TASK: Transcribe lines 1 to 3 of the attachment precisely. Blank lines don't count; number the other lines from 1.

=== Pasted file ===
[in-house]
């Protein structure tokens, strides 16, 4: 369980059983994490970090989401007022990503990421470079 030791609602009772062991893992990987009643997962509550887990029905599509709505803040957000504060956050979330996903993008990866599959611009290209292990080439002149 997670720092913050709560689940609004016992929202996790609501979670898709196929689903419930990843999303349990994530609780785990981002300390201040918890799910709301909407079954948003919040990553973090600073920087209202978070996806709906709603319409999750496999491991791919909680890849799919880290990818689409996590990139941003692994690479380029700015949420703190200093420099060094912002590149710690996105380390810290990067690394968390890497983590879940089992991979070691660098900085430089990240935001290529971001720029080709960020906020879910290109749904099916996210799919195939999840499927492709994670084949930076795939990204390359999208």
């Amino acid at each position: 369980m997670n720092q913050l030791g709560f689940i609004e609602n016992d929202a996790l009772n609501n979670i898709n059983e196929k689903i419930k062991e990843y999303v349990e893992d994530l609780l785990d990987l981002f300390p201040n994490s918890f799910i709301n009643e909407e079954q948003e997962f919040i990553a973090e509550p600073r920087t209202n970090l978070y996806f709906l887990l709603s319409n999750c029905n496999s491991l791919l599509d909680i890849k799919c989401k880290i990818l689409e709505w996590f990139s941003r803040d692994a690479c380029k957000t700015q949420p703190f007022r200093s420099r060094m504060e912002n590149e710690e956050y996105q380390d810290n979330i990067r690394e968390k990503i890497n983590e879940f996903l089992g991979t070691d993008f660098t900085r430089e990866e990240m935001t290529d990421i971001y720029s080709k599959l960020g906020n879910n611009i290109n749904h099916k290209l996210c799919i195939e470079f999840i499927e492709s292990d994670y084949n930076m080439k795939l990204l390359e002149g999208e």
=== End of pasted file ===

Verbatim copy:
[in-house]
């Protein structure tokens, strides 16, 4: 369980059983994490970090989401007022990503990421470079 030791609602009772062991893992990987009643997962509550887990029905599509709505803040957000504060956050979330996903993008990866599959611009290209292990080439002149 997670720092913050709560689940609004016992929202996790609501979670898709196929689903419930990843999303349990994530609780785990981002300390201040918890799910709301909407079954948003919040990553973090600073920087209202978070996806709906709603319409999750496999491991791919909680890849799919880290990818689409996590990139941003692994690479380029700015949420703190200093420099060094912002590149710690996105380390810290990067690394968390890497983590879940089992991979070691660098900085430089990240935001290529971001720029080709960020906020879910290109749904099916996210799919195939999840499927492709994670084949930076795939990204390359999208």
């Amino acid at each position: 369980m997670n720092q913050l030791g709560f689940i609004e609602n016992d929202a996790l009772n609501n979670i898709n059983e196929k689903i419930k062991e990843y999303v349990e893992d994530l609780l785990d990987l981002f300390p201040n994490s918890f799910i709301n009643e909407e079954q948003e997962f919040i990553a973090e509550p600073r920087t209202n970090l978070y996806f709906l887990l709603s319409n999750c029905n496999s491991l791919l599509d909680i890849k799919c989401k880290i990818l689409e709505w996590f990139s941003r803040d692994a690479c380029k957000t700015q949420p703190f007022r200093s420099r060094m504060e912002n590149e710690e956050y996105q380390d810290n979330i990067r690394e968390k990503i890497n983590e879940f996903l089992g991979t070691d993008f660098t900085r430089e990866e990240m935001t290529d990421i971001y720029s080709k599959l960020g906020n879910n611009i290109n749904h099916k290209l996210c799919i195939e470079f999840i499927e492709s292990d994670y084949n930076m080439k795939l990204l390359e002149g999208e």